Rain is no excuse not to be on the bike. I've been busy but I still find time to ride in and try to swim laps on my lunch hour. Steve and I will try to get some rides going--so you can read about our pain and suffering, and see the pictures too!

In the meantime, I wanted you all to know that I'm trying to stay fit and trying to decide about riding Cochise again--because now its two months away! I have to really put in the miles to prepare, and lay off the donuts and ice cream... (Just playing--I don't eat that shit anymore)Please send words of encourgement because I'm waiting for fellow Randonneur Paul Layton to maybe bail me out and ask me to be his crew chief on the 252--Or Steve, the star of the blog, to be my crew chief--he can ride in the comfort of 22X while I suffer through/enjoi the bliss of 252 miles... He can yell out the window and say things like, "Faster, you sonofabitch! Faster!"

Enjoi the photos of a typical lunch to the pool for lap swim!

My campus bike is parked in back of the Pain Clinic. A short walk from the back door of the Library. Its like an old patio so the bike is out of the sun and rain and I don't mind leaving it outside. On Friday, I put the campus bike in the bike locker for the weekend... My bike locker takes too long to walk to and back after a swim, so this parking spot saves me about 12 minutes.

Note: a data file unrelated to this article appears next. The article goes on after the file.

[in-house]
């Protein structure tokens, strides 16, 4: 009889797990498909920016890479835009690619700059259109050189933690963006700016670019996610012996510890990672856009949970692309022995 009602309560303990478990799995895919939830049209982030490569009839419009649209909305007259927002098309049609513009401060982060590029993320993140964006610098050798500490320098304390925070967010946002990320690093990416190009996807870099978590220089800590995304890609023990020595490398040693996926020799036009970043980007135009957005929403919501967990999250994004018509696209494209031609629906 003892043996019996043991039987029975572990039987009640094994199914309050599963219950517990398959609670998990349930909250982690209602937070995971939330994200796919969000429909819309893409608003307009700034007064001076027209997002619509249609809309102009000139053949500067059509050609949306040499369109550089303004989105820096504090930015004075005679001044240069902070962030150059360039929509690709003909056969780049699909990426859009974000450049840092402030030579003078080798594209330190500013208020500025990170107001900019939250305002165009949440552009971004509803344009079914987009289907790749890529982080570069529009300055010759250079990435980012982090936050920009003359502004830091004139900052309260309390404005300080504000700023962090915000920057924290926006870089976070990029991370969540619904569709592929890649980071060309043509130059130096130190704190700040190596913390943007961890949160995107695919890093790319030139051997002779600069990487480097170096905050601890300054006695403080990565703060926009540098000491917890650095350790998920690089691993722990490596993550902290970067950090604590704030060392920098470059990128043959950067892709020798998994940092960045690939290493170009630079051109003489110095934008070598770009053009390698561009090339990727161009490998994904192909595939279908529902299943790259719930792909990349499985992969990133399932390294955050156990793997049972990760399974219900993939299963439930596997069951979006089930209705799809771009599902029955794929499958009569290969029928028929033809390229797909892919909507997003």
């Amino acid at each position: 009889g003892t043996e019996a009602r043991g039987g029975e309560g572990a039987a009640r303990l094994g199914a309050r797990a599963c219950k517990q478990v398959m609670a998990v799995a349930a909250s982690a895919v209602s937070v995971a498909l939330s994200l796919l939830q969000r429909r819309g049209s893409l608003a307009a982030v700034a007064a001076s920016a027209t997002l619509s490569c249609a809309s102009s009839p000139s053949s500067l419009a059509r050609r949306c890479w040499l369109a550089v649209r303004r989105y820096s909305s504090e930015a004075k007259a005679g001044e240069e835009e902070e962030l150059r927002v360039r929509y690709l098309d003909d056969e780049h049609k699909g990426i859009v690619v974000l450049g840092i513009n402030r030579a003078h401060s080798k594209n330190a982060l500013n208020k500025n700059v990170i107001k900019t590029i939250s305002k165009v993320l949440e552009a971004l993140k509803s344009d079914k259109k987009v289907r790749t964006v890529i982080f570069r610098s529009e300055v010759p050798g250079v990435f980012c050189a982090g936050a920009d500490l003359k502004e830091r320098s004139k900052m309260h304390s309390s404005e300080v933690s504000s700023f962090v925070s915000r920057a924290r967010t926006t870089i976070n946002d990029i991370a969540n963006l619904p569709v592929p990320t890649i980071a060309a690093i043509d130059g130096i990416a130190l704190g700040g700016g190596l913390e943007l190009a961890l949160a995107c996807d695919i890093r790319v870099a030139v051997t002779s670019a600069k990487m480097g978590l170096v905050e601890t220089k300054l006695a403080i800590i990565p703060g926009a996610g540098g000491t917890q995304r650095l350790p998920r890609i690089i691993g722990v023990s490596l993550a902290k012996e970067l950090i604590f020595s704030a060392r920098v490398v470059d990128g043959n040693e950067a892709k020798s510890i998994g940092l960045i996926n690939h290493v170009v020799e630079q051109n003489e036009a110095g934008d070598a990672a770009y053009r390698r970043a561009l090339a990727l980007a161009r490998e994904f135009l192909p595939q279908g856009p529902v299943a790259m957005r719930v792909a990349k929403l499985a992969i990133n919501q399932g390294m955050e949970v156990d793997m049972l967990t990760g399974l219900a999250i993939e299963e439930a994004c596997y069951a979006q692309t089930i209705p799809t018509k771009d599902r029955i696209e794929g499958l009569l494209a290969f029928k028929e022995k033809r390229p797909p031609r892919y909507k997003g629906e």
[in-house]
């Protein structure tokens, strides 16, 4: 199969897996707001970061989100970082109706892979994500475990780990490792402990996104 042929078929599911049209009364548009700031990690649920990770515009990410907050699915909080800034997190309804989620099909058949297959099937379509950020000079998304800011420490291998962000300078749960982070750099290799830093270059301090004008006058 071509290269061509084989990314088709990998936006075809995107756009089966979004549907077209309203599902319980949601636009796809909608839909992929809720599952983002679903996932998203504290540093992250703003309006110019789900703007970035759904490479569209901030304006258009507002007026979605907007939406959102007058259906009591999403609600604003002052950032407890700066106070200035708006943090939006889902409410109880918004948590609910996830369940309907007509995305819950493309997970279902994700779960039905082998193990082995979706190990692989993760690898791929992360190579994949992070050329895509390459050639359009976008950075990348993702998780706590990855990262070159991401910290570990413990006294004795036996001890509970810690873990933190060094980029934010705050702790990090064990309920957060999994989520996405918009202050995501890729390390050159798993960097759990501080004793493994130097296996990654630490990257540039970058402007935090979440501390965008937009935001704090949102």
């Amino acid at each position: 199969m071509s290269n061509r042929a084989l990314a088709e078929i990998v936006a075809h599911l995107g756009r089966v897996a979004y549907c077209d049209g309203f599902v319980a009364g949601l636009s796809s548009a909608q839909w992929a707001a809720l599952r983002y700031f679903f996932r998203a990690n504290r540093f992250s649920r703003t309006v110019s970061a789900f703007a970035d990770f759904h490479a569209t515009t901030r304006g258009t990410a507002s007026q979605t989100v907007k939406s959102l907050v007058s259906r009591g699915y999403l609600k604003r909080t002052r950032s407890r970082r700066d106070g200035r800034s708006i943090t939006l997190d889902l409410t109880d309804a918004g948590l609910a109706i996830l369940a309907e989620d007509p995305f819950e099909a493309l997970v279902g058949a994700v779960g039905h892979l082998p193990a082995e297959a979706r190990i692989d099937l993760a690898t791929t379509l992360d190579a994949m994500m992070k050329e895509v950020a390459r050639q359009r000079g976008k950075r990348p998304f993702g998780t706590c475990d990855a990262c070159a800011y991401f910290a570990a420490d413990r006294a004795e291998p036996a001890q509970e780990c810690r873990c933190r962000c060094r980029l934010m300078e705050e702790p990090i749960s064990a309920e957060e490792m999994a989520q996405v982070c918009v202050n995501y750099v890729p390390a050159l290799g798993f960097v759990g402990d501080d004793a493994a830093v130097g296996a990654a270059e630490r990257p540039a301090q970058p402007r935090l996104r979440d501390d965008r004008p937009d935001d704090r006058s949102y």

I cut through the TMC Campus, which is full of desert flora planted from the 1920s and 1930s--when TMC was a TB sanitorium.

This is the intersection of Glenn and Craycroft. Fort Lowell Park is on the right. The old Fort dates back to the 1850s. The old Army Hospital, and some of the old barracks can still be seen in the park, however, they are ruins and unoccupied.

Entrance to the park...

Summer lap swim is $1.00 and I try to swim for 25 minutes--Wow its like so crowded, mes amis! I feel like I have my own private lane, and its the same people swimming each day.

After my swim, its a quick ride back to the office--I've discovered that the water tower was built in 1924, not 1927 as I had previously thought. I wish I could have gotten one of the bike lockers there on the lower right hand corner of this picture. I've never seen them used. People probably got them, never used them--and then haven't worked at TMC for years...